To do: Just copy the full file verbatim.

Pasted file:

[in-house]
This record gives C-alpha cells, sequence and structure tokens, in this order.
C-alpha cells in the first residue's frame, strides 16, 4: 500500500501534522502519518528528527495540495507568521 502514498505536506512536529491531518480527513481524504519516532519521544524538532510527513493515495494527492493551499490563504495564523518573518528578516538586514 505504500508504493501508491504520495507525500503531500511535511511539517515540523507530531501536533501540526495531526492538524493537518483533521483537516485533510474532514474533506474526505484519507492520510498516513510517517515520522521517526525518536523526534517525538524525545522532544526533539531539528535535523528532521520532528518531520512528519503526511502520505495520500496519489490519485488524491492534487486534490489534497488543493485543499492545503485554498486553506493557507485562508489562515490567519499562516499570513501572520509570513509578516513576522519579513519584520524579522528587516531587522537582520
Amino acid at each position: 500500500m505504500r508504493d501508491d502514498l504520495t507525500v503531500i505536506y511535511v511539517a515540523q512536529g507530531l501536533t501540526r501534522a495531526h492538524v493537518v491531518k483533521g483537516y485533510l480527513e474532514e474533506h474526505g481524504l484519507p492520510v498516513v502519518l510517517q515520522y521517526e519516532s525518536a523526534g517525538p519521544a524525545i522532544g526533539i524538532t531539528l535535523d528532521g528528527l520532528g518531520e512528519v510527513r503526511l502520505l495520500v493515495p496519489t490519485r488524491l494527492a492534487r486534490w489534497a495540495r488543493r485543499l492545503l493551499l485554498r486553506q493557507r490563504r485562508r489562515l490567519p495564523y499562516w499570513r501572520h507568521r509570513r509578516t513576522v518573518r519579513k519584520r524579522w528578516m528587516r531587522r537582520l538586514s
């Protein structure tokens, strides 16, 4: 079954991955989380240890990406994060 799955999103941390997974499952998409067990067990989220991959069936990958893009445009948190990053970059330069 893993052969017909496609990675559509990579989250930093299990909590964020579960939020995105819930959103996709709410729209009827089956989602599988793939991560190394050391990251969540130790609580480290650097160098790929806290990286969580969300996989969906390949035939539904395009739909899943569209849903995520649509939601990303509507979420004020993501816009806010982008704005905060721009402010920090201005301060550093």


[in-house]
This record gives C-alpha cells, sequence and structure tokens, in this order.
C-alpha cells in the first residue's frame, strides 16, 4: 500500500501534522502519518528528527495540495507568521 502514498505536506512536529491531518480527513481524504519516532519521544524538532510527513493515495494527492493551499490563504495564523518573518528578516538586514 505504500508504493501508491504520495507525500503531500511535511511539517515540523507530531501536533501540526495531526492538524493537518483533521483537516485533510474532514474533506474526505484519507492520510498516513510517517515520522521517526525518536523526534517525538524525545522532544526533539531539528535535523528532521520532528518531520512528519503526511502520505495520500496519489490519485488524491492534487486534490489534497488543493485543499492545503485554498486553506493557507485562508489562515490567519499562516499570513501572520509570513509578516513576522519579513519584520524579522528587516531587522537582520
Amino acid at each position: 500500500m505504500r508504493d501508491d502514498l504520495t507525500v503531500i505536506y511535511v511539517a515540523q512536529g507530531l501536533t501540526r501534522a495531526h492538524v493537518v491531518k483533521g483537516y485533510l480527513e474532514e474533506h474526505g481524504l484519507p492520510v498516513v502519518l510517517q515520522y521517526e519516532s525518536a523526534g517525538p519521544a524525545i522532544g526533539i524538532t531539528l535535523d528532521g528528527l520532528g518531520e512528519v510527513r503526511l502520505l495520500v493515495p496519489t490519485r488524491l494527492a492534487r486534490w489534497a495540495r488543493r485543499l492545503l493551499l485554498r486553506q493557507r490563504r485562508r489562515l490567519p495564523y499562516w499570513r501572520h507568521r509570513r509578516t513576522v518573518r519579513k519584520r524579522w528578516m528587516r531587522r537582520l538586514s
């Protein structure tokens, strides 16, 4: 079954991955989380240890990406994060 799955999103941390997974499952998409067990067990989220991959069936990958893009445009948190990053970059330069 893993052969017909496609990675559509990579989250930093299990909590964020579960939020995105819930959103996709709410729209009827089956989602599988793939991560190394050391990251969540130790609580480290650097160098790929806290990286969580969300996989969906390949035939539904395009739909899943569209849903995520649509939601990303509507979420004020993501816009806010982008704005905060721009402010920090201005301060550093």